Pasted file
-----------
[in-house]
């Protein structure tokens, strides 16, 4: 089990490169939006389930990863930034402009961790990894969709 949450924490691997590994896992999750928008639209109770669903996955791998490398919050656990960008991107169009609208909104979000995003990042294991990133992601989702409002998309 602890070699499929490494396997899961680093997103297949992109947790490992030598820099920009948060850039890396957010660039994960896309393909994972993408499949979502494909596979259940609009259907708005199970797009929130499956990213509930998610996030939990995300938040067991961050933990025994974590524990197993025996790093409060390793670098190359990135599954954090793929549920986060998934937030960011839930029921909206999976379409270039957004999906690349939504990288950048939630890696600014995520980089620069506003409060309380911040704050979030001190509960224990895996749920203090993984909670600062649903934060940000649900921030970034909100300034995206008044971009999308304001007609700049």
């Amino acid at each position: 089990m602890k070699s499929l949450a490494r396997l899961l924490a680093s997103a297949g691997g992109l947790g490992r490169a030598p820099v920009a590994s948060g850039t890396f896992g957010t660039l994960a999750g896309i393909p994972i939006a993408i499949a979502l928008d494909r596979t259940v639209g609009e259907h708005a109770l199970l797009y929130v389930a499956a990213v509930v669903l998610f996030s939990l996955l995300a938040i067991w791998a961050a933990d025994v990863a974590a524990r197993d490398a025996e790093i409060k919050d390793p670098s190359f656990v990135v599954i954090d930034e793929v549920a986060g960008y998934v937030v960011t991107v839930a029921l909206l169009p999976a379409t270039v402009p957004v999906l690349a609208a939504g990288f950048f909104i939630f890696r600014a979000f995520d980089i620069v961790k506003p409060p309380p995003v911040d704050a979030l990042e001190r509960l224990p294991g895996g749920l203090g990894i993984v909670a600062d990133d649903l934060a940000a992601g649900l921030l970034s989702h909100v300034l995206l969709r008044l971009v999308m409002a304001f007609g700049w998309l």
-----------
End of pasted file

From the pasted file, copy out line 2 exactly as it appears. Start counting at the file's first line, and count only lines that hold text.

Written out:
């Protein structure tokens, strides 16, 4: 089990490169939006389930990863930034402009961790990894969709 949450924490691997590994896992999750928008639209109770669903996955791998490398919050656990960008991107169009609208909104979000995003990042294991990133992601989702409002998309 602890070699499929490494396997899961680093997103297949992109947790490992030598820099920009948060850039890396957010660039994960896309393909994972993408499949979502494909596979259940609009259907708005199970797009929130499956990213509930998610996030939990995300938040067991961050933990025994974590524990197993025996790093409060390793670098190359990135599954954090793929549920986060998934937030960011839930029921909206999976379409270039957004999906690349939504990288950048939630890696600014995520980089620069506003409060309380911040704050979030001190509960224990895996749920203090993984909670600062649903934060940000649900921030970034909100300034995206008044971009999308304001007609700049």